Last year I injured my back lifting weights and it resulted in some pinched nerve at night -- for a long time before it healed and before finally going to physical therapy, the only thing I could do was take these NSAIDs every night so I could sleep. Once enough of them built up in my system, I got really bad urinary retention until I stopped taking them altogether. I didn't realize that was what it was until I went to the doctor and emergency room a few times due to urinary retention (and they could find no cause). I was sure it was UTI or prostate or something, but nothing. Luckily I had my catheters for backup but I had no idea what was causing it until I stopping taking the NSAIDs and realized what was going on. Also I find sometimes if I'm constipated then I'll get urinary retention. So a consistent, steady diet and staying regular and healthy and prepared are all essential for me functioning well (as well as avoiding the NSAIDs; tylenol seems to work fairly well and doesn't have this side effect). I wake up many times in the night (5-10) to go pee, although it's not like there's a huge amount coming out. I'm sensitive to there just being a little bit in there so I'll have to empty what's there before I can fall back asleep. I don't have any incontinence issues such as wetting myself etc. My problems are generally the opposite in that I can't go when I really need to.

If you do get urinary retention, intermittent catheters are a lifesaver! They are only slightly uncomfortable for a few seconds and then you get relief. Also you get more comfortable with them as you use them more.


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VanillaTwilight2016
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13 Jul 2020, 1:00 pm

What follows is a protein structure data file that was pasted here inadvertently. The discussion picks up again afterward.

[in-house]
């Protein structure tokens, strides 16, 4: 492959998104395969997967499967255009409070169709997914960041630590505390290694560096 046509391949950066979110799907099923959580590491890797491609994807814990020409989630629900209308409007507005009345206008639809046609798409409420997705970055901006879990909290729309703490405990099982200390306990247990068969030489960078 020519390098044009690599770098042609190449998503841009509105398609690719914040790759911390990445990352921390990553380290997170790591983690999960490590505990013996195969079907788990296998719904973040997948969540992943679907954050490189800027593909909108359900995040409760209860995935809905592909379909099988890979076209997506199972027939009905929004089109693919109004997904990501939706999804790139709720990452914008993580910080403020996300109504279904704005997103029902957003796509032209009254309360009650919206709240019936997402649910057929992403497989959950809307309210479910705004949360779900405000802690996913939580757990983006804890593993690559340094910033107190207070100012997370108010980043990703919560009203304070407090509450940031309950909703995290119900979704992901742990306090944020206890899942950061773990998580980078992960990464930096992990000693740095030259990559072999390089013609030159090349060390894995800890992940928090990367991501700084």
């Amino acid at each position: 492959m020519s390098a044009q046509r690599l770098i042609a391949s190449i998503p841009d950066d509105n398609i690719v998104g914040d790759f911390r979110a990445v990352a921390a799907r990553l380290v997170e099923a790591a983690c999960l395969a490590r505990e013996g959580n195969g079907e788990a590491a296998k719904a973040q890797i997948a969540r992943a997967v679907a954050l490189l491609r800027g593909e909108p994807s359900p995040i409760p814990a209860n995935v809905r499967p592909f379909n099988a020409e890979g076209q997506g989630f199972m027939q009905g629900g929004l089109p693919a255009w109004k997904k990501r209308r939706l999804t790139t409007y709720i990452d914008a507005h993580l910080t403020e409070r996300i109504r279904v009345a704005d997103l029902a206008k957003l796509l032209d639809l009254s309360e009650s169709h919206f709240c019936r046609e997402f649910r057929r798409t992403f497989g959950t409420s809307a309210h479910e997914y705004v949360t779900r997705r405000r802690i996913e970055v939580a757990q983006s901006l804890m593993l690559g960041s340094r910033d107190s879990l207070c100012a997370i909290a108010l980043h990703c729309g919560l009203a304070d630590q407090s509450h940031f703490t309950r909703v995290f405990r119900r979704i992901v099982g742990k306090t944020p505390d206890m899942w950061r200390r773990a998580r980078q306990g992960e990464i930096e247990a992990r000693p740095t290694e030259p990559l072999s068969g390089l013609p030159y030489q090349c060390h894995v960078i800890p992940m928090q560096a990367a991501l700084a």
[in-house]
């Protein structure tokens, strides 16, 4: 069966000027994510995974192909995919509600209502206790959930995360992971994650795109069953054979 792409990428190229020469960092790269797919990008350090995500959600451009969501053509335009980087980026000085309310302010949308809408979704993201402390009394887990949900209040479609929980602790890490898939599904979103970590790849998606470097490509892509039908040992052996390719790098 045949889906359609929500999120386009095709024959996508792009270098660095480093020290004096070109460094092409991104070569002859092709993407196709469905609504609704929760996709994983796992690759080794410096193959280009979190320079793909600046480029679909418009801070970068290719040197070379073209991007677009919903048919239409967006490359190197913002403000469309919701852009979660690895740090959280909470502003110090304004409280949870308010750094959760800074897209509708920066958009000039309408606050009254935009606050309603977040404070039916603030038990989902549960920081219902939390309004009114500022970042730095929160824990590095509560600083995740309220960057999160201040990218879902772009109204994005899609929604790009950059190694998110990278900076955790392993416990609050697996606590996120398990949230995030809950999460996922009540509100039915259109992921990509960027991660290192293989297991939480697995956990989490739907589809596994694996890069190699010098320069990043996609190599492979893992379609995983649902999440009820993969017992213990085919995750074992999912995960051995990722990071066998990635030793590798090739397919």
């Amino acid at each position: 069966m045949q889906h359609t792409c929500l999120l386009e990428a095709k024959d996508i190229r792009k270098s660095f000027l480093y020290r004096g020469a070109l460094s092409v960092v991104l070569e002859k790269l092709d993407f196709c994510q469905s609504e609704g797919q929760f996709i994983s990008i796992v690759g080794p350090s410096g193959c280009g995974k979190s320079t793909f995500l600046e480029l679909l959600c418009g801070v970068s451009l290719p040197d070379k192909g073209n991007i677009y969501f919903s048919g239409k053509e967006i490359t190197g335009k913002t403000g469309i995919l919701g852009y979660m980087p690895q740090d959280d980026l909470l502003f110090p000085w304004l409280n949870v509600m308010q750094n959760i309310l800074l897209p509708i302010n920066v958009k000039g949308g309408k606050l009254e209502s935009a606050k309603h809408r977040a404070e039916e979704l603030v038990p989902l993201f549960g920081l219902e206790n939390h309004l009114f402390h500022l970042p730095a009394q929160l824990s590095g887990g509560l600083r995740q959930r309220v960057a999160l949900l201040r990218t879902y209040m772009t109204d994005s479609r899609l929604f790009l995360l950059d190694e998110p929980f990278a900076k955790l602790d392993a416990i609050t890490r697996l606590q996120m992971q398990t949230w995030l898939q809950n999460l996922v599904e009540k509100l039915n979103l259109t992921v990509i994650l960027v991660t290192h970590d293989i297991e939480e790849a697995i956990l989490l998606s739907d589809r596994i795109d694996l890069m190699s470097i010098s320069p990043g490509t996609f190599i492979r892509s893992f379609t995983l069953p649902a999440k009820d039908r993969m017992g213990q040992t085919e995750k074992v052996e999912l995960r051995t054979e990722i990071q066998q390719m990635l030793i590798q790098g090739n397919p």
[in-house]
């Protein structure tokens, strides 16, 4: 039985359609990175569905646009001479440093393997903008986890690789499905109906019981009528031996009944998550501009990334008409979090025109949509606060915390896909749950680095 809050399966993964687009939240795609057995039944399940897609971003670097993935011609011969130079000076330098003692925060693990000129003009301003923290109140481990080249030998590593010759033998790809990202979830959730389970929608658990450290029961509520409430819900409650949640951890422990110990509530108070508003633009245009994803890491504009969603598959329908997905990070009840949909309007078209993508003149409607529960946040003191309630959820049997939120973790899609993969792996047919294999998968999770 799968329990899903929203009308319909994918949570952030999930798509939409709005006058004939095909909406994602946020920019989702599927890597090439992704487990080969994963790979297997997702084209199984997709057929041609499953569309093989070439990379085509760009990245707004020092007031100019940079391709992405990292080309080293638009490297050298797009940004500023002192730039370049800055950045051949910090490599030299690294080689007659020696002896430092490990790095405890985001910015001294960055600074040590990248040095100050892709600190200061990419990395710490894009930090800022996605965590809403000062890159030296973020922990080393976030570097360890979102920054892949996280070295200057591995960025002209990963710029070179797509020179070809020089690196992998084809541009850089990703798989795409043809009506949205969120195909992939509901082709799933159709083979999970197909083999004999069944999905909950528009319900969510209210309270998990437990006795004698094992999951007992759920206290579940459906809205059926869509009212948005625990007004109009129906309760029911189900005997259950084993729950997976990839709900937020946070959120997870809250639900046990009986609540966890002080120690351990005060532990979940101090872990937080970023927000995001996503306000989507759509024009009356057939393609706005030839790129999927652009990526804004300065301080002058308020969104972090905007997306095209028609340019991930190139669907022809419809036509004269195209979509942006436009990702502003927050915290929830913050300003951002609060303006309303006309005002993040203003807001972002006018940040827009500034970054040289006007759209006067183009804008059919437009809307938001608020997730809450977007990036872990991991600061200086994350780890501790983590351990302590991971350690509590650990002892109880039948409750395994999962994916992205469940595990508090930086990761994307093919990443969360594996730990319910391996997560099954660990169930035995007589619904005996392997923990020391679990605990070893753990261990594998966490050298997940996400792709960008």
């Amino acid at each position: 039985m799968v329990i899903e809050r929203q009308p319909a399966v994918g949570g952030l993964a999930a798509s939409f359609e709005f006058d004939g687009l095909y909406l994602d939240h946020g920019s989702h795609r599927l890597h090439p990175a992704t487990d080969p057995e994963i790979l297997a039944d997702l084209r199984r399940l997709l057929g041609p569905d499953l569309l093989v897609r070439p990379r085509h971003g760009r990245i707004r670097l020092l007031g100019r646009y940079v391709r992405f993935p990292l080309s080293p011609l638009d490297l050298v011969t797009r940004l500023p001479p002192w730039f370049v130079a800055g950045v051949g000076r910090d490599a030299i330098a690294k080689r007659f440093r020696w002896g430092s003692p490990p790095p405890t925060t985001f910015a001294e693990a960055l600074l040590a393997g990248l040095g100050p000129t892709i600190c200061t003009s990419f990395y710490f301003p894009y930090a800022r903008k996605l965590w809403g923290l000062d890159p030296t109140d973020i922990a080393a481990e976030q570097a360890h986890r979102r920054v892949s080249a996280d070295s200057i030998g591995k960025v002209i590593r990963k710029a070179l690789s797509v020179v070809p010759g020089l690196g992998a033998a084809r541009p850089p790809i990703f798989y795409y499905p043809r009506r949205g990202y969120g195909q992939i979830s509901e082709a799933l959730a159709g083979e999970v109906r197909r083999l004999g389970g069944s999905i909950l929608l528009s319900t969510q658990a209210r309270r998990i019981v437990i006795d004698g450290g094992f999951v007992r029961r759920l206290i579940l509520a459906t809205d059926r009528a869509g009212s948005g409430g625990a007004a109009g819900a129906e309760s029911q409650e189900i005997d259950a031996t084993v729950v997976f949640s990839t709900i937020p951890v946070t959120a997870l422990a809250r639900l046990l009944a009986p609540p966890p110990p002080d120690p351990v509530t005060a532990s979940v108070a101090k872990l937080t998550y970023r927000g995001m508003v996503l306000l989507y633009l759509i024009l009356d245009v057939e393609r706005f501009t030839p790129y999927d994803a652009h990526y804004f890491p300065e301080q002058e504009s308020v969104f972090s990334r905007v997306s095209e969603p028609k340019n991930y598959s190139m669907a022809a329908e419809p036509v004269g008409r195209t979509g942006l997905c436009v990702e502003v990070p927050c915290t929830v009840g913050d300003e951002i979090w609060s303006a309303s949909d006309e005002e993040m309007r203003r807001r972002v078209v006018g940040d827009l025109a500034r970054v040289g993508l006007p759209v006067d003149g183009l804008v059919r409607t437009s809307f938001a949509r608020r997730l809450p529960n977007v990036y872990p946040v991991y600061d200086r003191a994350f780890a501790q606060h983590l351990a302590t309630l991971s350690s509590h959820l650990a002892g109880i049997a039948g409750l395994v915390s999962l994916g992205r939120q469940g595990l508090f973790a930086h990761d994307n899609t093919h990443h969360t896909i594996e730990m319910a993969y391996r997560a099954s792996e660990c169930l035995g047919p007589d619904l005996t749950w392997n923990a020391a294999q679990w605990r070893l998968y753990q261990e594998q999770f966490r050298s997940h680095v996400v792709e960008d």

I have bladder control issues too. I had severe constipation when I was younger that made me have many accidents not getting to the toilet. Now as I'm older I have trouble giving myself permission to go to the toilet, or I don't know when I need to go and I end up waiting too long until it really gets uncomfortable and starts to hurt. Sometimes I get a strong urge to pee and it's only a few drops. Doctor can't figure out what's wrong but tells me to stay hydrated. I've tried wearing "protection" in the past, I found it very comfortable but I feel embarrassed wearing it. At the same time I don't always like having to hold it in until I can get to the toilet. With more public toilets closed lately I have been thinking about the consequences of having an accident. Majority of the time I can get to the toilet but having to use it makes me feel uncomfortable even in my own home. The flushing of almost any toilet is loud for me.



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13 Jul 2020, 1:31 pm

Trogluddite wrote:
I seem to have problems with my "plumbing" due to sensory issues. I'm not good at reading what my body is telling me at all, and often find it hard to tell if I need to go, if I'm hungry or not, whether I have eaten too much or too little, etc.

If it bothers you a lot, I'd still get it checked out by your doctor though. Urinary problems can sometimes be a sign of other illnesses, so it's best to know for sure - it only takes a simple blood and/or urine test to rule out most things.

Absolutely the hungry thing or not, and the eaten to much or to little. I also have GI issues.


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13 Jul 2020, 3:33 pm

I don't have bladder issues per se, but was diagnosed about two years ago with irritable bowel syndrome, which among other things, causes incontinent episodes for which I have to wear diapers. It's awkward, but way less awkward than randomly soiling my pants when out and about. I think we autistics do tend to have more issues with bladder and bowel control due to sensory issues, difficulty with our brains registering when we have to go, and generally being more sensitive to environmental factors as well.